Pretty much what it sounds like. You do a standard rocket jump, then fire another rocket at about feet level on whatever wall you happen to be flying past. Like with the standard jump, you'll want to place your rocket a little behind you to get the most distance. Reaching a high enough speed to need to aim more forward only really happens in jump maps. Make sure you're holding crouch during the jump.
These are basically wall jumps, but done off the ground. They let you fly over large distances really fast if you nail them right. To do them, start with a horizontal jump (how horizontal depends on what you're skipping off), and as you fly over the ground (or anything really), fire a rocket down at your feet while holding crouch the whole way. This is done without touching the ground. Also, keep in mind that the faster you go, the more you'll have to aim ahead of you to compensate for your speed.
Speedshots are a little like skip jumps, except you touch the ground. The timing is so precise that it's really hard to get consistent with, but it can be used occasionally. Setup is the same as a skip jump, but hold your rocket until you land, and fire it a split second after landing, right beneath you. If you just go up a little, you fired too late. If you don't really go anywhere, or just a tiny bit forwards, you fired too early. When done right, you can get much more distance than a skip jump.
Ctaps (also known as ducktaps) are jumps where you tap the crouch button, then jump and shoot as you're traveling up out of the crouch. This will give you more distance than a regular rocket jump. I don't know the technical specifics behind it, but as far as I know, it's the raising up out of a crouch that gives you the extra boost. Type "cl_showpos 1" in the console, and then walk around tapping crouch for different lengths while keeping an eye on your velocity. You want to tap crouch and let go right before you start to lose speed. Then as you're almost completely raised out of the crouch, jump and shoot at the same time. So the two parts to learn are how long you have to hold crouch in, and when you should jump/shoot. As you probably realize, the timing has to be exact, but once you learn it you'll be able to do jumps such as from catwalk to catwalk on Granary mid.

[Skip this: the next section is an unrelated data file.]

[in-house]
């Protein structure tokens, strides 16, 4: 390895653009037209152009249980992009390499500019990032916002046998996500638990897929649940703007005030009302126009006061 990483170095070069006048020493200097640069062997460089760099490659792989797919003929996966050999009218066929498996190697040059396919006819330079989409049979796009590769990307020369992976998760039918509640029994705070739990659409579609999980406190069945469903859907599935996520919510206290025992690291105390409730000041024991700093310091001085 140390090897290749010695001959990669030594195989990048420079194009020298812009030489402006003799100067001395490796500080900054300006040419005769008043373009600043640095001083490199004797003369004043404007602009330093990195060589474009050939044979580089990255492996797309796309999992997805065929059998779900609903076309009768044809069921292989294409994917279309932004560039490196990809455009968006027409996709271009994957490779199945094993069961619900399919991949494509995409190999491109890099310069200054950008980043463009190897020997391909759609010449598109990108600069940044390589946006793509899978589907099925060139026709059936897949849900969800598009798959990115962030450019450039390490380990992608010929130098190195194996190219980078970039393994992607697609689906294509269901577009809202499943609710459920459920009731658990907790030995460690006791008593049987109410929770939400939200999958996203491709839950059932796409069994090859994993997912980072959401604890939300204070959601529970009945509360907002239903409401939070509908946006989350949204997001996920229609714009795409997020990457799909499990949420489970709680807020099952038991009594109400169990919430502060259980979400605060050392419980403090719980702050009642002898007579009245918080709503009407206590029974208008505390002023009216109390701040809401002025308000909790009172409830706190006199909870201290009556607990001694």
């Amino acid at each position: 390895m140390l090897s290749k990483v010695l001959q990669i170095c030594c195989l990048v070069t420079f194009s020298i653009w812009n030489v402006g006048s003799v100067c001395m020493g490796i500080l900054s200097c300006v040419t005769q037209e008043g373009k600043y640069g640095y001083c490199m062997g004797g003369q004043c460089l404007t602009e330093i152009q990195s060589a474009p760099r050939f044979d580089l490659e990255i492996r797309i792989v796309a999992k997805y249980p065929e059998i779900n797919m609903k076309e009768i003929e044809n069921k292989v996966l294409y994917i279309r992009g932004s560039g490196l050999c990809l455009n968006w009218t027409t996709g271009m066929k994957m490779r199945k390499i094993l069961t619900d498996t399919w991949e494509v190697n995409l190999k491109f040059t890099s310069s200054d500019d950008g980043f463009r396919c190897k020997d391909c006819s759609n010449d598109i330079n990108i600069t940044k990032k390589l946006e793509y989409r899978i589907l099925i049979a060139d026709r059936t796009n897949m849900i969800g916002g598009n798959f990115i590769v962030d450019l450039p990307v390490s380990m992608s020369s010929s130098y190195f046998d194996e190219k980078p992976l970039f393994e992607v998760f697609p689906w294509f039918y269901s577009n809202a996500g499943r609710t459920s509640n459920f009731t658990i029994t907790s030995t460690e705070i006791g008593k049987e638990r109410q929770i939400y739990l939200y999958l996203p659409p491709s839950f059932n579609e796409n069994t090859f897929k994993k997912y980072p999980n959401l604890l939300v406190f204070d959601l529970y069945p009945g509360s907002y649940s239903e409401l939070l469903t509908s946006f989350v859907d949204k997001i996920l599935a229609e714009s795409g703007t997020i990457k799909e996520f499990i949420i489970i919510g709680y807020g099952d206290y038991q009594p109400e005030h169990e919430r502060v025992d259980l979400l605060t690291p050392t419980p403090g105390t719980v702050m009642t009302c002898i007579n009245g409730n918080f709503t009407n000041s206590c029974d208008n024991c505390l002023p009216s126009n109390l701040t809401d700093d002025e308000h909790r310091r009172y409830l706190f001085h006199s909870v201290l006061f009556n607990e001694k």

Trash to Spire Useful for quickly getting on spire, but with the spire deck being almost as high as an optimal rocket jump, I would not recommend this jump if there's someone on spire watching you, since it will be incredibly easy to deny the jump. I find this jump to be a little easier when you fire the rocket at the lowest part of the wall.
Patio to Spire The same idea as the previous jump, but for when you're attacking the enemy spire (or if you're behind the other team). To make this jump easier, you'll want to carefully aim your rocket instead of doing a snap turn. It's definitely one of the hardest jumps, and personally I haven't even mastered it myself, since it should be possible to land on the point directly. Alternatively, you can do a jump off the right wall. I don't think it's possible to land on the point/ledge with this one, but it's easier to pull off and you should land on the last little ramp going up to the point.
Gameplay Pt. 1
Aiming and Prediction
The “shoot feet, get kills part” of the guide. For the most part, prediction really comes down to playing against good players and learning their general movement patterns, both when they’re aware of you, and when they’re not. Competent players will do more than alternate mashing A and D. They’ll switch it up and throw in some W and S in their strafing as well. For example, when you jump a Medic, you’ll probably expect him to start backing up, so he might decide to move towards you, resulting in your rocket missing by a mile if you fired it at where he was going to be if he backed up. Of course, if he backed up, he could’ve jumped as your rocket hit and surfed the explosion to safety, so it really comes down to snap/instinct decisions. I recommend watching demos of some high level Medics to see how they move, especially when under fire (If you’re brand new to 6v6 and don’t know any names, look up demos of PYYYOUR, TheFragile, and Harbleu, to name a few. However, since you’re reading this guide you most likely will not be playing against players of their caliber, so watch some lower level games as well). One trick I like to use against medics and scouts is "holding" rockets. I'll split this into the two classes because it's a little different for each one.